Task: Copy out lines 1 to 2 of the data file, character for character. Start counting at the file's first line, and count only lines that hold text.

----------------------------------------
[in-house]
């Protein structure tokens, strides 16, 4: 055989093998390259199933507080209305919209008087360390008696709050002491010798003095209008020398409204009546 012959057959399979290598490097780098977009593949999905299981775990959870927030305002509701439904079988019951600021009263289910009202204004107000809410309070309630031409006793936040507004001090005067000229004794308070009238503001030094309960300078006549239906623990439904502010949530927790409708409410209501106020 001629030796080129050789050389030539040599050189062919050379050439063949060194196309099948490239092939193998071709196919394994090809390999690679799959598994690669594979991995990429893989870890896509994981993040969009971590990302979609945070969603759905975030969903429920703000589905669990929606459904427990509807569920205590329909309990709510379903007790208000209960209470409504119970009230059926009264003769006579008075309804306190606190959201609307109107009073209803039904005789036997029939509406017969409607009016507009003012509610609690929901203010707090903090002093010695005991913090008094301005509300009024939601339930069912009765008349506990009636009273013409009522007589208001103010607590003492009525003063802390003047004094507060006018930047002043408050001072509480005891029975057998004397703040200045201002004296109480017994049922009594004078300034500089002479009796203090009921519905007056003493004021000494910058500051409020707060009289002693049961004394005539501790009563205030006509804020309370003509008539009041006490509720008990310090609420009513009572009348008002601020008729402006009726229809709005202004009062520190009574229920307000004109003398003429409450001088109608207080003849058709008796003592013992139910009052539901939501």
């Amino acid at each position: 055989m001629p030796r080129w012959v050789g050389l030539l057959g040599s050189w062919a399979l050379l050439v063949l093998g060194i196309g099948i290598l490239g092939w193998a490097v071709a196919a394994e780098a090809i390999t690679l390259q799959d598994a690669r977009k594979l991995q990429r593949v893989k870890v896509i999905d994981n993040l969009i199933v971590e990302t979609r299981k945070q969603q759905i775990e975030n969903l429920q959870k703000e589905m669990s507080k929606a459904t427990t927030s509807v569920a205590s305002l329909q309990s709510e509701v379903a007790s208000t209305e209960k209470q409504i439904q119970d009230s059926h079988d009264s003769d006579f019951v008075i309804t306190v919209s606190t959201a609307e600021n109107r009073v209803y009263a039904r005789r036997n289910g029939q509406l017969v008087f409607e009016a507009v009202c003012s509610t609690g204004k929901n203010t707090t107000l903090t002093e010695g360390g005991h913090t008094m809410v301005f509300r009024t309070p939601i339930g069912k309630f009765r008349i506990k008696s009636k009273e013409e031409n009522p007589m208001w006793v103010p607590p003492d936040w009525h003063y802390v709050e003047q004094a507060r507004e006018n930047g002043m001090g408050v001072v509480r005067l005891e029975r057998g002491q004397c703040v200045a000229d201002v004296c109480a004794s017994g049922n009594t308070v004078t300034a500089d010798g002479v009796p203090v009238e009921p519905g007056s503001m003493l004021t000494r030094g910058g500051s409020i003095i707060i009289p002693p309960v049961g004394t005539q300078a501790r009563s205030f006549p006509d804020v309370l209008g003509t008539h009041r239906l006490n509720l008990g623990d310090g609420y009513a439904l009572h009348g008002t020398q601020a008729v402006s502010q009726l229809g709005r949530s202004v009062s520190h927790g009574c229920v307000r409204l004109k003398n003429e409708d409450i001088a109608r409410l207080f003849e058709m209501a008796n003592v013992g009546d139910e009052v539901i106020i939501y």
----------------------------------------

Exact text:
[in-house]
């Protein structure tokens, strides 16, 4: 055989093998390259199933507080209305919209008087360390008696709050002491010798003095209008020398409204009546 012959057959399979290598490097780098977009593949999905299981775990959870927030305002509701439904079988019951600021009263289910009202204004107000809410309070309630031409006793936040507004001090005067000229004794308070009238503001030094309960300078006549239906623990439904502010949530927790409708409410209501106020 001629030796080129050789050389030539040599050189062919050379050439063949060194196309099948490239092939193998071709196919394994090809390999690679799959598994690669594979991995990429893989870890896509994981993040969009971590990302979609945070969603759905975030969903429920703000589905669990929606459904427990509807569920205590329909309990709510379903007790208000209960209470409504119970009230059926009264003769006579008075309804306190606190959201609307109107009073209803039904005789036997029939509406017969409607009016507009003012509610609690929901203010707090903090002093010695005991913090008094301005509300009024939601339930069912009765008349506990009636009273013409009522007589208001103010607590003492009525003063802390003047004094507060006018930047002043408050001072509480005891029975057998004397703040200045201002004296109480017994049922009594004078300034500089002479009796203090009921519905007056003493004021000494910058500051409020707060009289002693049961004394005539501790009563205030006509804020309370003509008539009041006490509720008990310090609420009513009572009348008002601020008729402006009726229809709005202004009062520190009574229920307000004109003398003429409450001088109608207080003849058709008796003592013992139910009052539901939501």